Tape: 3 Story: 3 - Al-Tony Gilmore talks about his teachers at Carver High School in Spartanburg, South Carolina

Tape: 3 Story: 4 - Al-Tony Gilmore describes falling in with the wrong crowd at Carver High School

Tape: 3 Story: 5 - Al-Tony Gilmore describes deciding to attend North Carolina Central University in Durham, North Carolina

Tape: 3 Story: 6 - Al-Tony Gilmore describes enrolling at North Carolina Central University in Durham, North Carolina

Tape: 3 Story: 7 - Al-Tony Gilmore describes the history department faculty at North Carolina Central University in Durham, North Carolina

Tape: 4 Story: 1 - Al-Tony Gilmore describes his decision to attend graduate school at North Carolina Central University

Tape: 4 Story: 2 - Al-Tony Gilmore describes his master's program in history at North Carolina Central University in Durham, North Carolina

Tape: 4 Story: 3 - Al-Tony Gilmore describes enrolling at the University of Toledo and meeting HistoryMaker John Hope Franklin

Tape: 4 Story: 4 - Al-Tony Gilmore describes protesting at the University of Toledo in Ohio in May of 1970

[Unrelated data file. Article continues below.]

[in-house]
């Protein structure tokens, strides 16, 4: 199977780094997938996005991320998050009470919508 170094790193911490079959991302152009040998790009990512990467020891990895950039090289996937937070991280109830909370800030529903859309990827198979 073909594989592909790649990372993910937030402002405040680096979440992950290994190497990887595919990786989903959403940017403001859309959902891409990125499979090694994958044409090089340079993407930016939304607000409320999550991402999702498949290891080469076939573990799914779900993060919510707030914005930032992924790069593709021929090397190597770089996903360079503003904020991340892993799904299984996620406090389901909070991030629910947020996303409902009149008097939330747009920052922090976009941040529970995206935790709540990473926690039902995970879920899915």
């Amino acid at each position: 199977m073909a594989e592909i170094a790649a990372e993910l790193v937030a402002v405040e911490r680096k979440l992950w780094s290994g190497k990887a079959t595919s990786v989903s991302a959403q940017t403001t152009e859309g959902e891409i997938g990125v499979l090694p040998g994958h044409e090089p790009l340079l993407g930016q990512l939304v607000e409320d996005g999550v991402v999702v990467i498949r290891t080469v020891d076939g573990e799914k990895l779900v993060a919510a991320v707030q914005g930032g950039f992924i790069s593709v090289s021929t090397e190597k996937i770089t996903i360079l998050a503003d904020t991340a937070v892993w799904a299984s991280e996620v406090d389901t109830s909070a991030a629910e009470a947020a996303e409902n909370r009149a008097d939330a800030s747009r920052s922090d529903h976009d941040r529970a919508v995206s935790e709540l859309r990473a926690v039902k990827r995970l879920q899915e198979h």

Tape: 4 Story: 5 - Al-Tony Gilmore describes taking his written examinations at the University of Toledo in Ohio

Tape: 4 Story: 6 - Al-Tony Gilmore describes working on his dissertation at the University of Toledo in Ohio

Tape: 4 Story: 7 - Al-Tony Gilmore describes interviewing for a faculty position at Howard University in Washington, D.C.

Tape: 4 Story: 8 - Al-Tony Gilmore talks about the publication of his first book

Tape: 4 Story: 9 - Al-Tony Gilmore talks about writing reviews on black scholars for The Washington Post

Tape: 5 Story: 1 - Al-Tony Gilmore describes his students and the faculty at Howard University in Washington, D.C.

Tape: 5 Story: 2 - Al-Tony Gilmore talks about African American history scholars at Howard University in Washington, D.C.

Tape: 5 Story: 3 - Al-Tony Gilmore describes his experience with the Association of the Study of African American Life and History

Tape: 5 Story: 4 - Al-Tony Gilmore describes his experience at the University of Maryland in College Park, Maryland

Tape: 5 Story: 5 - Al-Tony Gilmore talks about the decline in African Americans entering social science Ph.D. programs